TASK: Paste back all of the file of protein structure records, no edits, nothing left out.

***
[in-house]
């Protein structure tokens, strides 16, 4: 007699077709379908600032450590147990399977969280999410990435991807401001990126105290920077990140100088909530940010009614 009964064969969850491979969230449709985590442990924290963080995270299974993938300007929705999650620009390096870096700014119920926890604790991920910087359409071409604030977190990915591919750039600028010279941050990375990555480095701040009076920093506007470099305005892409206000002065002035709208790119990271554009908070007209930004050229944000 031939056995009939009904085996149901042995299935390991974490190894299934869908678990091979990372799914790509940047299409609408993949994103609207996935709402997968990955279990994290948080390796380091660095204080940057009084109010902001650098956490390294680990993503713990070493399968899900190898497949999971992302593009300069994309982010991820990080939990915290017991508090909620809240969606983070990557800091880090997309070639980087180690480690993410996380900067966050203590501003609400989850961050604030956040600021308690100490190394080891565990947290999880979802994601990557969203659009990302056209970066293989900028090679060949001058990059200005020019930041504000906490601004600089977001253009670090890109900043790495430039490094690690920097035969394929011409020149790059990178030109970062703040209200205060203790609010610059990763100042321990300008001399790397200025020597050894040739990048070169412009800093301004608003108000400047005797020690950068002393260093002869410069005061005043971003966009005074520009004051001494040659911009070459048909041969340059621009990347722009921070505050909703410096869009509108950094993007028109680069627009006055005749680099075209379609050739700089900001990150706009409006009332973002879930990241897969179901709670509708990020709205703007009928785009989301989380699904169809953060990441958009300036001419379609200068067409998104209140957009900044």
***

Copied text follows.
[in-house]
């Protein structure tokens, strides 16, 4: 007699077709379908600032450590147990399977969280999410990435991807401001990126105290920077990140100088909530940010009614 009964064969969850491979969230449709985590442990924290963080995270299974993938300007929705999650620009390096870096700014119920926890604790991920910087359409071409604030977190990915591919750039600028010279941050990375990555480095701040009076920093506007470099305005892409206000002065002035709208790119990271554009908070007209930004050229944000 031939056995009939009904085996149901042995299935390991974490190894299934869908678990091979990372799914790509940047299409609408993949994103609207996935709402997968990955279990994290948080390796380091660095204080940057009084109010902001650098956490390294680990993503713990070493399968899900190898497949999971992302593009300069994309982010991820990080939990915290017991508090909620809240969606983070990557800091880090997309070639980087180690480690993410996380900067966050203590501003609400989850961050604030956040600021308690100490190394080891565990947290999880979802994601990557969203659009990302056209970066293989900028090679060949001058990059200005020019930041504000906490601004600089977001253009670090890109900043790495430039490094690690920097035969394929011409020149790059990178030109970062703040209200205060203790609010610059990763100042321990300008001399790397200025020597050894040739990048070169412009800093301004608003108000400047005797020690950068002393260093002869410069005061005043971003966009005074520009004051001494040659911009070459048909041969340059621009990347722009921070505050909703410096869009509108950094993007028109680069627009006055005749680099075209379609050739700089900001990150706009409006009332973002879930990241897969179901709670509708990020709205703007009928785009989301989380699904169809953060990441958009300036001419379609200068067409998104209140957009900044």